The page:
Clash of the Titans is a 1981 British-American heroic fantasy adventure film which retells the Greek mythological story of Perseus. The stop-motion visual effects somehow make it even weirder and more uncomfortable to watch, and also pretty silly. I’m not sure many children had a clue what was going on really. It seemed more like a film for Dads. Perseus faces many obstacles on his quest to save his beloved Andromeda, and learns that the only way to defeat the sea monster, Kraken, is to take the head of Medusa. So off he trots to her Gorgon cave and tricks her using the reflection of his face in his shield. He decapitates her, but her snake-like body writhes around for quite some time before spilling thick gooey blood all over the floor, destroying his shield with its acidity. Nevertheless, he takes Medusa’s head (without ever looking at it of course) and eventually arrives at the beach where he holds up the (somehow still alive and snake-squirming) head up to the beast Kraken, who is petrified by her glowing green gaze. It turns him into to stone, and he crumbles into the sea. Nice one Perseus! Still freaking terrifying.
The Wheelers, Return to Oz (1985)
Yep, it’s the second mention for Return to Oz now with The Wheelers. They are a very rare species who only live in the enchanted Land of Ev and are introduced in L. Frank Baum’s third Oz book titled Ozma of Oz, published in 1907. In the film, they are psychotic steam-punk human-esque creatures with wheels for hands and feet. Quite like the Flying Monkeys from The Wizard of Oz, they stalk Dorothy at the request of the Witch of the North, Mombi, but Dorothy is always one step ahead—with the help of her chicken. Half of The Wheelers die in the Deadly Desert by being turned to sand, which is pleasant. Every scene of Return to Oz is unnerving—even the good guys like Jack Pumpkinhead and Tik-Tok are odd. I had a nightmare as a child about Jack Pumpkinhead and He-Man that I can still remember clearly to this day. It’s not a fond memory.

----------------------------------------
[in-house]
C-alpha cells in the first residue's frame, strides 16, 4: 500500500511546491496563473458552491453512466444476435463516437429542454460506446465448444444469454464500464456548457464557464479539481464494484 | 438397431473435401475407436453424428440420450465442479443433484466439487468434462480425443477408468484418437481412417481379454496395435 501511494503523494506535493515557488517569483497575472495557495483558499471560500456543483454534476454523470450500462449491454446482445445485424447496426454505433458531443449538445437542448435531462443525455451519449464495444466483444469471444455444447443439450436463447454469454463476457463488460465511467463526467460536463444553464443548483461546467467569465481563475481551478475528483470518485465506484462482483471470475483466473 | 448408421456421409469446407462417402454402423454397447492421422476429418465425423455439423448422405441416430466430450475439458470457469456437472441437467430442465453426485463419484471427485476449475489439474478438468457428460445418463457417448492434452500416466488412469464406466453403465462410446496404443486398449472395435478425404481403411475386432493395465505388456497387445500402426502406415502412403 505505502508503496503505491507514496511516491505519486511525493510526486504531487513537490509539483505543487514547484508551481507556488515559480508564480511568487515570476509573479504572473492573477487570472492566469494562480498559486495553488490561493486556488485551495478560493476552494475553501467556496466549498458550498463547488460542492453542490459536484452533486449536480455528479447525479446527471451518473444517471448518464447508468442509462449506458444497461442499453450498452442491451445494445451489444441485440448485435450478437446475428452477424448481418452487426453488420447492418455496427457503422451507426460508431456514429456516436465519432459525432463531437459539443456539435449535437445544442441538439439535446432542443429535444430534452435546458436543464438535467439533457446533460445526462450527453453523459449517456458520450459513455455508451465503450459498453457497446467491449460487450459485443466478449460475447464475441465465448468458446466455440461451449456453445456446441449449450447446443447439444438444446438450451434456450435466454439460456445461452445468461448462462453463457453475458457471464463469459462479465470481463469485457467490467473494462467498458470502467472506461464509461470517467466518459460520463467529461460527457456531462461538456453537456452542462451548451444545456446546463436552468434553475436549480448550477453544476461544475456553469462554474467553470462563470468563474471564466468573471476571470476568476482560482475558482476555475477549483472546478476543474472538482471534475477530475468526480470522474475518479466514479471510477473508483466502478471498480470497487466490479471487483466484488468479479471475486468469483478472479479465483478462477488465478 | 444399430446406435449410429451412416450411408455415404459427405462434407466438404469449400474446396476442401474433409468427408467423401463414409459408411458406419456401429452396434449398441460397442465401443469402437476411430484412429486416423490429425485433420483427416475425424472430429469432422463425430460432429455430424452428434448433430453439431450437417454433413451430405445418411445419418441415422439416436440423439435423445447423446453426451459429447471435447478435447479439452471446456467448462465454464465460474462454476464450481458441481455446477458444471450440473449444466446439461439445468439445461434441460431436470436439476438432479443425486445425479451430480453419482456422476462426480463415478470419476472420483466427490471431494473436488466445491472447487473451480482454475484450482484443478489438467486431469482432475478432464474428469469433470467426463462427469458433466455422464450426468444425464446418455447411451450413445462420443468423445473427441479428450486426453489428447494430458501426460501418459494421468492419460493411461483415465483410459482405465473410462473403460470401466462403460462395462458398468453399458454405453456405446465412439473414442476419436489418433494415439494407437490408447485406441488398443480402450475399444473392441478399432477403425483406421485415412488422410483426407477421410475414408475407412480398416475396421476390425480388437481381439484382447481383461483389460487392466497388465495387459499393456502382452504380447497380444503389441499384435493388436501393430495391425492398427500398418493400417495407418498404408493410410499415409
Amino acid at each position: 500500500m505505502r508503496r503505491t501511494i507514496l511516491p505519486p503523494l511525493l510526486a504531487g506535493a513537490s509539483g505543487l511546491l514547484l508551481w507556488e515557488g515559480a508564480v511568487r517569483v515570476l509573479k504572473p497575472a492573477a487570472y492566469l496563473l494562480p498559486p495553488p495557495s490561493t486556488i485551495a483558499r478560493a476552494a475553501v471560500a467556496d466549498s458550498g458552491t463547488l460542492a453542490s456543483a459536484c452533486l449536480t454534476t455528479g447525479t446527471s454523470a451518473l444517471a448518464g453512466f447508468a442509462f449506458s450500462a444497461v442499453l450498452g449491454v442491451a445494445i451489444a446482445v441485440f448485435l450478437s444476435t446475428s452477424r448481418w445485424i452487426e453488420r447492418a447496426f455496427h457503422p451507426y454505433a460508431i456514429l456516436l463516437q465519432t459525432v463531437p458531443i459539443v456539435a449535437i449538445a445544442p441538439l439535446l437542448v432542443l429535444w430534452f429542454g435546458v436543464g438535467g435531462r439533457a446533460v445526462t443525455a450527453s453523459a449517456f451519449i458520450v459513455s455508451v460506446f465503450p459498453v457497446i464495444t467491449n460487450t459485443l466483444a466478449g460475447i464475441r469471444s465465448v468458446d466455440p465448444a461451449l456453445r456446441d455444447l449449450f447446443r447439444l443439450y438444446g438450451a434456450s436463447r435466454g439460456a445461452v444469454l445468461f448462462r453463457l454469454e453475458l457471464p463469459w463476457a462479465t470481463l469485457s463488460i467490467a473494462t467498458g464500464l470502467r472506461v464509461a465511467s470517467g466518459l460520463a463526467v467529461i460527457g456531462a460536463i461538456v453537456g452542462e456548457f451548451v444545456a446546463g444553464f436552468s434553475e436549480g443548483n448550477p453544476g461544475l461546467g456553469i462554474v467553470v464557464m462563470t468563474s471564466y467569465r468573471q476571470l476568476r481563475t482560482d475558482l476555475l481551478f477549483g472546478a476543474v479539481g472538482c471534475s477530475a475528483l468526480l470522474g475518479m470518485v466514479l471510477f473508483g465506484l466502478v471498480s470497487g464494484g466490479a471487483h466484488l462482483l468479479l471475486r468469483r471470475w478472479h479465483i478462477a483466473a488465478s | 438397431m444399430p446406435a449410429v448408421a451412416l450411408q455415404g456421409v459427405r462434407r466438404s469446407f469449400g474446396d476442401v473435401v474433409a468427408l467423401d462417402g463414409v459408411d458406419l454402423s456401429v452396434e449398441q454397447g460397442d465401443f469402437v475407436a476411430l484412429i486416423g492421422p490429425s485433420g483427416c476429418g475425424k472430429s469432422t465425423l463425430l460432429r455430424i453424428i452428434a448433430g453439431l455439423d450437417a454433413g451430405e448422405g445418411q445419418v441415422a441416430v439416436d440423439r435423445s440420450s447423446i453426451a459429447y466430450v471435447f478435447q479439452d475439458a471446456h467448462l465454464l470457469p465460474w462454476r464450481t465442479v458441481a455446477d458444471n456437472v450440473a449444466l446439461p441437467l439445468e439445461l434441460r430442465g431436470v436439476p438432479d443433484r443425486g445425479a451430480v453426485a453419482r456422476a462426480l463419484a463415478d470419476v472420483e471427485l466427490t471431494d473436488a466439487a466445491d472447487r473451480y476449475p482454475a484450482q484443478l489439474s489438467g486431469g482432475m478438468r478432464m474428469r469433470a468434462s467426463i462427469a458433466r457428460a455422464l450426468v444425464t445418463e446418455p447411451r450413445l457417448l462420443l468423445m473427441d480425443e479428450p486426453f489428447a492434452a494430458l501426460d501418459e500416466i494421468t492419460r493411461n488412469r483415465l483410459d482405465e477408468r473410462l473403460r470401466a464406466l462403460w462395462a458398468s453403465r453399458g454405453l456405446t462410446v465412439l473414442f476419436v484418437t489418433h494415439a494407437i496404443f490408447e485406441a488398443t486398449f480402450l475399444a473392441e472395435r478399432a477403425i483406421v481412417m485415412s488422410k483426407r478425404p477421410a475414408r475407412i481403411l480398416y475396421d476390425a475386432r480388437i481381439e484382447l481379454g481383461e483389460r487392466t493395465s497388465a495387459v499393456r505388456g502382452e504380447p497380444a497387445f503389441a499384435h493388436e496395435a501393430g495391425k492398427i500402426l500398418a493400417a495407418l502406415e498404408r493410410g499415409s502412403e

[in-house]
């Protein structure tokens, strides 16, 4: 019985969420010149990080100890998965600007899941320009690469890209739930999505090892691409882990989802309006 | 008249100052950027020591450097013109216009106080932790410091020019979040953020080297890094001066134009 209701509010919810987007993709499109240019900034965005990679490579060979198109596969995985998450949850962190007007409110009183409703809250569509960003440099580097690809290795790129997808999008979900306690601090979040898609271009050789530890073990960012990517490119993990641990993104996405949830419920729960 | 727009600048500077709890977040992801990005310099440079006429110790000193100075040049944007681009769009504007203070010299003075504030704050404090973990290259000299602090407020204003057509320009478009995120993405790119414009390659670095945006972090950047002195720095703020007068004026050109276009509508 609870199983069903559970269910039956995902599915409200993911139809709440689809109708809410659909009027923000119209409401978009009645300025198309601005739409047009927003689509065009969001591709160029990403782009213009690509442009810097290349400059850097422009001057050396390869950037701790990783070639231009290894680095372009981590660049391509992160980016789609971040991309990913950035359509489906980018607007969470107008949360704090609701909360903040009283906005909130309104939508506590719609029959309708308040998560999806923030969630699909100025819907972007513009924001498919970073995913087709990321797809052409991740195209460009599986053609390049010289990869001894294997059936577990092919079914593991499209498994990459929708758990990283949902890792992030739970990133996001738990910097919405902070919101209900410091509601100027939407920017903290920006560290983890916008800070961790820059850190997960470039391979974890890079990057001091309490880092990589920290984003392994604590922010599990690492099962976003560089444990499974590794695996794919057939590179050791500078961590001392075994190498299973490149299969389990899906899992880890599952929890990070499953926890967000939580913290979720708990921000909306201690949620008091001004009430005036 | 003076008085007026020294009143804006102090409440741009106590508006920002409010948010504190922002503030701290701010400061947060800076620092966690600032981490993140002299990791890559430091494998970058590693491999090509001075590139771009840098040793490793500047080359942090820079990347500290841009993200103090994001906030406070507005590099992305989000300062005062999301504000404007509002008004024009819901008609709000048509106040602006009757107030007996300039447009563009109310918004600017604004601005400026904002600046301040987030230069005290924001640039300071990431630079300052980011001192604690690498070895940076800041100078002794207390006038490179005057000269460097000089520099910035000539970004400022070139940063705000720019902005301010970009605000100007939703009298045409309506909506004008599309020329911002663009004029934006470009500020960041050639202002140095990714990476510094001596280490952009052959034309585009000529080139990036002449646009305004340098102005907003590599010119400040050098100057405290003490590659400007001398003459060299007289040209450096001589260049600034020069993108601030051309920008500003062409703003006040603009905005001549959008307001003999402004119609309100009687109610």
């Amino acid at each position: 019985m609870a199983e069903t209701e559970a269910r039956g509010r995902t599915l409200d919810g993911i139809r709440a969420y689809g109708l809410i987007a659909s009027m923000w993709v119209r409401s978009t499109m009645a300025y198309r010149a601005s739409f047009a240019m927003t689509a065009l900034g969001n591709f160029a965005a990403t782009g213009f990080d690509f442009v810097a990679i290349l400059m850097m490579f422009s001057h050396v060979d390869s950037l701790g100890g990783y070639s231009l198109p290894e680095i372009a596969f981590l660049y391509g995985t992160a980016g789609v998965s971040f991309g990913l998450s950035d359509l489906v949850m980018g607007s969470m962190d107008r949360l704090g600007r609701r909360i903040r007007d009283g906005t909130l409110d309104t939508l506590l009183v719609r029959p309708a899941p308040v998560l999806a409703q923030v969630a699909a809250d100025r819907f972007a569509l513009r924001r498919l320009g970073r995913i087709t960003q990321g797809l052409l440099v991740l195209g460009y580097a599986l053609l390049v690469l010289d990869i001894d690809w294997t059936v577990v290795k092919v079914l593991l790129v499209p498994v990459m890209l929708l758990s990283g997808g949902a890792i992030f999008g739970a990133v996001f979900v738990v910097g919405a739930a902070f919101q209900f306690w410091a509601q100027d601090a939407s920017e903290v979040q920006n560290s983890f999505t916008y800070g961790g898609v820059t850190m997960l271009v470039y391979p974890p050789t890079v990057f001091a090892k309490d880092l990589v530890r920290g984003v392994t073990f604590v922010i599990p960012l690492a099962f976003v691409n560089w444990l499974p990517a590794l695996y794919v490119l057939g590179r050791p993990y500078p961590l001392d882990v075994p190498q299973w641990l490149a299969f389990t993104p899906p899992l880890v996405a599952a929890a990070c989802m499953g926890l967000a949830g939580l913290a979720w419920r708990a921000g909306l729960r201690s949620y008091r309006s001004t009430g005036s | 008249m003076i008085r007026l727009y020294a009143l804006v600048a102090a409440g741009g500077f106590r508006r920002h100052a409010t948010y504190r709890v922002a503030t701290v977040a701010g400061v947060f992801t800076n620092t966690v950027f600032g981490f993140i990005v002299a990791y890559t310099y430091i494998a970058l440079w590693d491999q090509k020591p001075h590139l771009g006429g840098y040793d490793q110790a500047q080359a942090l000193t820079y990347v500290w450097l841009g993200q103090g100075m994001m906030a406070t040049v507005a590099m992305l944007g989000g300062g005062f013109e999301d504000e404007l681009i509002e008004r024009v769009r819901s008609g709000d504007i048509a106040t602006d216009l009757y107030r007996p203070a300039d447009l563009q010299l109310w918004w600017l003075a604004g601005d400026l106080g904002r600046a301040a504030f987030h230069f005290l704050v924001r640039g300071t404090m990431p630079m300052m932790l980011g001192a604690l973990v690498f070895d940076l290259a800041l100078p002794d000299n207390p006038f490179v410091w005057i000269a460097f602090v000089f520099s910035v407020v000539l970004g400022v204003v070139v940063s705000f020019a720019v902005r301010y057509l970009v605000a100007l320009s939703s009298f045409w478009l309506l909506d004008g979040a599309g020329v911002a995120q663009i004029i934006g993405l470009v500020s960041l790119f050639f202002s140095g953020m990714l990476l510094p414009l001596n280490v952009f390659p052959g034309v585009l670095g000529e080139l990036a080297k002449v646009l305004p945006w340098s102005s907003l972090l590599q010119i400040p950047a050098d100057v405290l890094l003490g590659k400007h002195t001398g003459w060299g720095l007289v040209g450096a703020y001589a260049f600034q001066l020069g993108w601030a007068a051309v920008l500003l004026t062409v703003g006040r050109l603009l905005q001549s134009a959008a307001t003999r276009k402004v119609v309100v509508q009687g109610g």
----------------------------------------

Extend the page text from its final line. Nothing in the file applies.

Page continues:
Ear Slugs, Star Trek II: The Wrath of Khan (1982)
AAaaargh!! Ear slugs! I have never been a particular fan of Star Trek, and this may be why. Set in the year 2285, Reliant officers Commander Pavel Chekov and Captain Clark Terrell beam down to the surface of a planet, which they believe to be Ceti Alpha VI. Once there, they are captured by genetically engineered tyrant, Khan Noonien Singh. He implants Chekov and Terrell with indigenous creatures that enter the ears of their victims and render them susceptible to mind control. He then uses the officers as spies to capture the Reliant. I can’t even tell you how traumatic I found this scene as a child. Having lost the hearing in my right ear aged three (due to measles), I was truly convinced that I had a slug living in my head and that’s why I couldn’t hear anymore, and that eventually it would eat my brain. It took quite a while for me to believe this wasn’t actually going to happen.
The quiet and harmless Library Ghost, Ghostbusters (1984)
Ah, an absolute classic. The beginning of the original Ghostbusters movie is probably one of my favourites of all time. We’re just getting to know Ray (Dan Ackroyd), Peter (Bill Murray) and Egon (Harold Ramis) when they’re called to deal with a ghost haunting the New York City Library. This is the first ghost we get to see, and she seems like such a sweet old lady really; she just wants to read in peace; that is, until Peter pisses her off. I don’t think I know anyone in the world who wasn’t scared stiff when she transformed from placid spectre to raging skeletal ghoul—including the Ghostbusters themselves, who leg it out of there as fast as they can. As far as we know she’s never been captured.
Spiders: lots of them, Arachnophobia (1990)
Nope. Nope, nope, nope. Anyone who knows me knows I’m terrified of spiders. So why on earth would I watch this film? Still no clue really. It was one of my first cinema experiences with my friends (and no parents), I know that much, and I vaguely remember having to pretend not to be totally terrified to save face in front of the boys, but I was internally screaming throughout. Nothing’s changed there. There isn’t a part of this film that isn’t excruciating to me. The story is enjoyable I just cannot handle the almost paralysing fear I have—it physically hurts to watch it. Yep, I think I’ve made my point.
Monkey Brains, Indiana Jones and the Temple of Doom (1984)